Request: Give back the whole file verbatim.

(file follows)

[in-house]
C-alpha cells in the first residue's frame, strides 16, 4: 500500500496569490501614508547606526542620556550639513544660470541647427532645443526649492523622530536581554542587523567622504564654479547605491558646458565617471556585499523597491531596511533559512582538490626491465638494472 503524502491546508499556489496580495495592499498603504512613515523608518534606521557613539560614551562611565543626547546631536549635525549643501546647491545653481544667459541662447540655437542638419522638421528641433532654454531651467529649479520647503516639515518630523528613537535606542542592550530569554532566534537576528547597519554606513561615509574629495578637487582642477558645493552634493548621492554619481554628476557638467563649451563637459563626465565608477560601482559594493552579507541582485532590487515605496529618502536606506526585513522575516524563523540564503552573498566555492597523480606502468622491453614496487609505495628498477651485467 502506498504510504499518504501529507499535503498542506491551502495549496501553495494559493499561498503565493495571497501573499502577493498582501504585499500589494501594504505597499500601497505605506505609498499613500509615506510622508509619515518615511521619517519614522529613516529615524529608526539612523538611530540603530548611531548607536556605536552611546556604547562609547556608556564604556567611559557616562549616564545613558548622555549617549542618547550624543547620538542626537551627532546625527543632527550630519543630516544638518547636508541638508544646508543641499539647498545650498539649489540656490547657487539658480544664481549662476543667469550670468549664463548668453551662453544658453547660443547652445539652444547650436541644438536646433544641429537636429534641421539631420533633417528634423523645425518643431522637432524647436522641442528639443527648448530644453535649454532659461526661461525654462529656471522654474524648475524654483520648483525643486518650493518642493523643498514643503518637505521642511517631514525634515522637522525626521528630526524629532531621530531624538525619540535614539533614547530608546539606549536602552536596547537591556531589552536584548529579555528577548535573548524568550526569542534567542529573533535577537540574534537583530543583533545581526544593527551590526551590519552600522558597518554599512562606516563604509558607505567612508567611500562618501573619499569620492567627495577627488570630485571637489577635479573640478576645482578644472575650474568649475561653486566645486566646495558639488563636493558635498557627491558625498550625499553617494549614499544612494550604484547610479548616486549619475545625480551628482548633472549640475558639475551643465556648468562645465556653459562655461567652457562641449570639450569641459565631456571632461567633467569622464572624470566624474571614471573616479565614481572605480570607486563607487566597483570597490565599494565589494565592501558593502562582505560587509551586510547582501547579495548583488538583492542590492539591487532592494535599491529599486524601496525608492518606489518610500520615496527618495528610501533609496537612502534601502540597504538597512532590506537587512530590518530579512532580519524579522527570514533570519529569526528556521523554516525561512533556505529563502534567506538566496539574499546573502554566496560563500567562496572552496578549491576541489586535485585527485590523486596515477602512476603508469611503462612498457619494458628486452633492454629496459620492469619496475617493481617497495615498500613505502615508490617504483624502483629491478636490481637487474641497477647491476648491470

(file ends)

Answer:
[in-house]
C-alpha cells in the first residue's frame, strides 16, 4: 500500500496569490501614508547606526542620556550639513544660470541647427532645443526649492523622530536581554542587523567622504564654479547605491558646458565617471556585499523597491531596511533559512582538490626491465638494472 503524502491546508499556489496580495495592499498603504512613515523608518534606521557613539560614551562611565543626547546631536549635525549643501546647491545653481544667459541662447540655437542638419522638421528641433532654454531651467529649479520647503516639515518630523528613537535606542542592550530569554532566534537576528547597519554606513561615509574629495578637487582642477558645493552634493548621492554619481554628476557638467563649451563637459563626465565608477560601482559594493552579507541582485532590487515605496529618502536606506526585513522575516524563523540564503552573498566555492597523480606502468622491453614496487609505495628498477651485467 502506498504510504499518504501529507499535503498542506491551502495549496501553495494559493499561498503565493495571497501573499502577493498582501504585499500589494501594504505597499500601497505605506505609498499613500509615506510622508509619515518615511521619517519614522529613516529615524529608526539612523538611530540603530548611531548607536556605536552611546556604547562609547556608556564604556567611559557616562549616564545613558548622555549617549542618547550624543547620538542626537551627532546625527543632527550630519543630516544638518547636508541638508544646508543641499539647498545650498539649489540656490547657487539658480544664481549662476543667469550670468549664463548668453551662453544658453547660443547652445539652444547650436541644438536646433544641429537636429534641421539631420533633417528634423523645425518643431522637432524647436522641442528639443527648448530644453535649454532659461526661461525654462529656471522654474524648475524654483520648483525643486518650493518642493523643498514643503518637505521642511517631514525634515522637522525626521528630526524629532531621530531624538525619540535614539533614547530608546539606549536602552536596547537591556531589552536584548529579555528577548535573548524568550526569542534567542529573533535577537540574534537583530543583533545581526544593527551590526551590519552600522558597518554599512562606516563604509558607505567612508567611500562618501573619499569620492567627495577627488570630485571637489577635479573640478576645482578644472575650474568649475561653486566645486566646495558639488563636493558635498557627491558625498550625499553617494549614499544612494550604484547610479548616486549619475545625480551628482548633472549640475558639475551643465556648468562645465556653459562655461567652457562641449570639450569641459565631456571632461567633467569622464572624470566624474571614471573616479565614481572605480570607486563607487566597483570597490565599494565589494565592501558593502562582505560587509551586510547582501547579495548583488538583492542590492539591487532592494535599491529599486524601496525608492518606489518610500520615496527618495528610501533609496537612502534601502540597504538597512532590506537587512530590518530579512532580519524579522527570514533570519529569526528556521523554516525561512533556505529563502534567506538566496539574499546573502554566496560563500567562496572552496578549491576541489586535485585527485590523486596515477602512476603508469611503462612498457619494458628486452633492454629496459620492469619496475617493481617497495615498500613505502615508490617504483624502483629491478636490481637487474641497477647491476648491470